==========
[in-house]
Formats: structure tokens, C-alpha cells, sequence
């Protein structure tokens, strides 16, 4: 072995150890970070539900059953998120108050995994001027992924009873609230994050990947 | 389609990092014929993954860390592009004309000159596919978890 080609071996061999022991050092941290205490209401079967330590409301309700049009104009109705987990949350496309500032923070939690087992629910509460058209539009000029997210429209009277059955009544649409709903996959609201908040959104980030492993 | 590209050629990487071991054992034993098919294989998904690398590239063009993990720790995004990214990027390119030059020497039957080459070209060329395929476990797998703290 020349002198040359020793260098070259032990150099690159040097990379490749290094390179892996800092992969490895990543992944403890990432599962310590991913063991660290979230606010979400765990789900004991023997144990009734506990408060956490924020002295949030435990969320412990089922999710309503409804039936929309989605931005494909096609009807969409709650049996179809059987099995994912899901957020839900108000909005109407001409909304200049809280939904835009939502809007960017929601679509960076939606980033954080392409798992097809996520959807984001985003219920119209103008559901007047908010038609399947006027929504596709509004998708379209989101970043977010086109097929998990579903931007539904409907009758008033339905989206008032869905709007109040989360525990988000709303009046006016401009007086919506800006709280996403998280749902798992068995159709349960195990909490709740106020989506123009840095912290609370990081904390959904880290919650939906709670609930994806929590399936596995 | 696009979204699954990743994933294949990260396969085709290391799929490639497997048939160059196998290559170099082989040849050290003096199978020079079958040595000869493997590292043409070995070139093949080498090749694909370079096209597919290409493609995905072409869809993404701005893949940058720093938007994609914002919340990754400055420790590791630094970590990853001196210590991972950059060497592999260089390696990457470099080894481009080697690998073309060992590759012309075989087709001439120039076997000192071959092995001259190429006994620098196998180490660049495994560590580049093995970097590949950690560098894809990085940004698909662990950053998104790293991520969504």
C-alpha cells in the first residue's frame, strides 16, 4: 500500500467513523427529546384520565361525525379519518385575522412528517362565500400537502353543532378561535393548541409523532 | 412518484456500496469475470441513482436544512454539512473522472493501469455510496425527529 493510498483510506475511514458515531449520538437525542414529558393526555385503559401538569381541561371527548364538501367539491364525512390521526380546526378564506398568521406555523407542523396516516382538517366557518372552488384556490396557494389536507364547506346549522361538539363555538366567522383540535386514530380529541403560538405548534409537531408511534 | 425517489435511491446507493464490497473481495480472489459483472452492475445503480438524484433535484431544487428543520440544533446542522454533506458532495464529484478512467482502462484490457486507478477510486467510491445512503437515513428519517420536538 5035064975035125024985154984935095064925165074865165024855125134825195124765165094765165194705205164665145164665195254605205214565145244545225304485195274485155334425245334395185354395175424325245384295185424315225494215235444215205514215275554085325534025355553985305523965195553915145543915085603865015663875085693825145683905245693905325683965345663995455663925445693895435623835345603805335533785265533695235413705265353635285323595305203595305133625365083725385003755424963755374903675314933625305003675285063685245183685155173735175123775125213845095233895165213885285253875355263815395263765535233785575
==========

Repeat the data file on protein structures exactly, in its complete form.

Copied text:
[in-house]
Formats: structure tokens, C-alpha cells, sequence
């Protein structure tokens, strides 16, 4: 072995150890970070539900059953998120108050995994001027992924009873609230994050990947 | 389609990092014929993954860390592009004309000159596919978890 080609071996061999022991050092941290205490209401079967330590409301309700049009104009109705987990949350496309500032923070939690087992629910509460058209539009000029997210429209009277059955009544649409709903996959609201908040959104980030492993 | 590209050629990487071991054992034993098919294989998904690398590239063009993990720790995004990214990027390119030059020497039957080459070209060329395929476990797998703290 020349002198040359020793260098070259032990150099690159040097990379490749290094390179892996800092992969490895990543992944403890990432599962310590991913063991660290979230606010979400765990789900004991023997144990009734506990408060956490924020002295949030435990969320412990089922999710309503409804039936929309989605931005494909096609009807969409709650049996179809059987099995994912899901957020839900108000909005109407001409909304200049809280939904835009939502809007960017929601679509960076939606980033954080392409798992097809996520959807984001985003219920119209103008559901007047908010038609399947006027929504596709509004998708379209989101970043977010086109097929998990579903931007539904409907009758008033339905989206008032869905709007109040989360525990988000709303009046006016401009007086919506800006709280996403998280749902798992068995159709349960195990909490709740106020989506123009840095912290609370990081904390959904880290919650939906709670609930994806929590399936596995 | 696009979204699954990743994933294949990260396969085709290391799929490639497997048939160059196998290559170099082989040849050290003096199978020079079958040595000869493997590292043409070995070139093949080498090749694909370079096209597919290409493609995905072409869809993404701005893949940058720093938007994609914002919340990754400055420790590791630094970590990853001196210590991972950059060497592999260089390696990457470099080894481009080697690998073309060992590759012309075989087709001439120039076997000192071959092995001259190429006994620098196998180490660049495994560590580049093995970097590949950690560098894809990085940004698909662990950053998104790293991520969504």
C-alpha cells in the first residue's frame, strides 16, 4: 500500500467513523427529546384520565361525525379519518385575522412528517362565500400537502353543532378561535393548541409523532 | 412518484456500496469475470441513482436544512454539512473522472493501469455510496425527529 493510498483510506475511514458515531449520538437525542414529558393526555385503559401538569381541561371527548364538501367539491364525512390521526380546526378564506398568521406555523407542523396516516382538517366557518372552488384556490396557494389536507364547506346549522361538539363555538366567522383540535386514530380529541403560538405548534409537531408511534 | 425517489435511491446507493464490497473481495480472489459483472452492475445503480438524484433535484431544487428543520440544533446542522454533506458532495464529484478512467482502462484490457486507478477510486467510491445512503437515513428519517420536538 5035064975035125024985154984935095064925165074865165024855125134825195124765165094765165194705205164665145164665195254605205214565145244545225304485195274485155334425245334395185354395175424325245384295185424315225494215235444215205514215275554085325534025355553985305523965195553915145543915085603865015663875085693825145683905245693905325683965345663995455663925445693895435623835345603805335533785265533695235413705265353635285323595305203595305133625365083725385003755424963755374903675314933625305003675285063685245183685155173735175123775125213845095233895165213885285253875355263815395263765535233785575